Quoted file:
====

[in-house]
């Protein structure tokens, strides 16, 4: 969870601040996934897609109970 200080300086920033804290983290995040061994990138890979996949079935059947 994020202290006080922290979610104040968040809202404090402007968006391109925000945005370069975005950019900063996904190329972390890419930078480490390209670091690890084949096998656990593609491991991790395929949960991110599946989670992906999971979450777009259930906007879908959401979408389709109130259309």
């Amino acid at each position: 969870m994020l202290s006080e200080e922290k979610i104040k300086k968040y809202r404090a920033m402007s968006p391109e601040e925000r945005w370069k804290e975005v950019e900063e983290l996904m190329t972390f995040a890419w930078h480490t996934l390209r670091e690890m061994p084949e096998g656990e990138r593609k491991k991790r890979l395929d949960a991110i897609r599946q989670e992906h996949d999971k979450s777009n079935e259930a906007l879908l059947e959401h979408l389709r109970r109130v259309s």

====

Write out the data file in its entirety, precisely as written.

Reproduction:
[in-house]
């Protein structure tokens, strides 16, 4: 969870601040996934897609109970 200080300086920033804290983290995040061994990138890979996949079935059947 994020202290006080922290979610104040968040809202404090402007968006391109925000945005370069975005950019900063996904190329972390890419930078480490390209670091690890084949096998656990593609491991991790395929949960991110599946989670992906999971979450777009259930906007879908959401979408389709109130259309």
């Amino acid at each position: 969870m994020l202290s006080e200080e922290k979610i104040k300086k968040y809202r404090a920033m402007s968006p391109e601040e925000r945005w370069k804290e975005v950019e900063e983290l996904m190329t972390f995040a890419w930078h480490t996934l390209r670091e690890m061994p084949e096998g656990e990138r593609k491991k991790r890979l395929d949960a991110i897609r599946q989670e992906h996949d999971k979450s777009n079935e259930a906007l879908l059947e959401h979408l389709r109970r109130v259309s």